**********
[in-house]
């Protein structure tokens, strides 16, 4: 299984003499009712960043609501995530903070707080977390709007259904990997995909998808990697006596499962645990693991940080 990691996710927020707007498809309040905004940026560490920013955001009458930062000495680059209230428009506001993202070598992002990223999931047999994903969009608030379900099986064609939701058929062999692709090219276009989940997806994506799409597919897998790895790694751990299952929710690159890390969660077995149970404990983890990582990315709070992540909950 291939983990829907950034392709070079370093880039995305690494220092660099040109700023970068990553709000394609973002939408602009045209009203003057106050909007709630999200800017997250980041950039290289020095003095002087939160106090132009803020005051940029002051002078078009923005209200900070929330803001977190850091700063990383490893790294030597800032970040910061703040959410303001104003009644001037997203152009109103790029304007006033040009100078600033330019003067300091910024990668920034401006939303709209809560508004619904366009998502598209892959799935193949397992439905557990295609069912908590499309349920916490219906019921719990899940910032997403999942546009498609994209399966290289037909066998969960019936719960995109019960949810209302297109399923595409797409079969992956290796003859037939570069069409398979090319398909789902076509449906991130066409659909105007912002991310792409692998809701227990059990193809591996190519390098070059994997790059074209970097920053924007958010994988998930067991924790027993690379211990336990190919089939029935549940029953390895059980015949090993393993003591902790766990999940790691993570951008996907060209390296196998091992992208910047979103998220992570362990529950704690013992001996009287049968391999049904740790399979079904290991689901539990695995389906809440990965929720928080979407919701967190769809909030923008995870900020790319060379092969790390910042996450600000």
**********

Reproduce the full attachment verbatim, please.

[in-house]
């Protein structure tokens, strides 16, 4: 299984003499009712960043609501995530903070707080977390709007259904990997995909998808990697006596499962645990693991940080 990691996710927020707007498809309040905004940026560490920013955001009458930062000495680059209230428009506001993202070598992002990223999931047999994903969009608030379900099986064609939701058929062999692709090219276009989940997806994506799409597919897998790895790694751990299952929710690159890390969660077995149970404990983890990582990315709070992540909950 291939983990829907950034392709070079370093880039995305690494220092660099040109700023970068990553709000394609973002939408602009045209009203003057106050909007709630999200800017997250980041950039290289020095003095002087939160106090132009803020005051940029002051002078078009923005209200900070929330803001977190850091700063990383490893790294030597800032970040910061703040959410303001104003009644001037997203152009109103790029304007006033040009100078600033330019003067300091910024990668920034401006939303709209809560508004619904366009998502598209892959799935193949397992439905557990295609069912908590499309349920916490219906019921719990899940910032997403999942546009498609994209399966290289037909066998969960019936719960995109019960949810209302297109399923595409797409079969992956290796003859037939570069069409398979090319398909789902076509449906991130066409659909105007912002991310792409692998809701227990059990193809591996190519390098070059994997790059074209970097920053924007958010994988998930067991924790027993690379211990336990190919089939029935549940029953390895059980015949090993393993003591902790766990999940790691993570951008996907060209390296196998091992992208910047979103998220992570362990529950704690013992001996009287049968391999049904740790399979079904290991689901539990695995389906809440990965929720928080979407919701967190769809909030923008995870900020790319060379092969790390910042996450600000």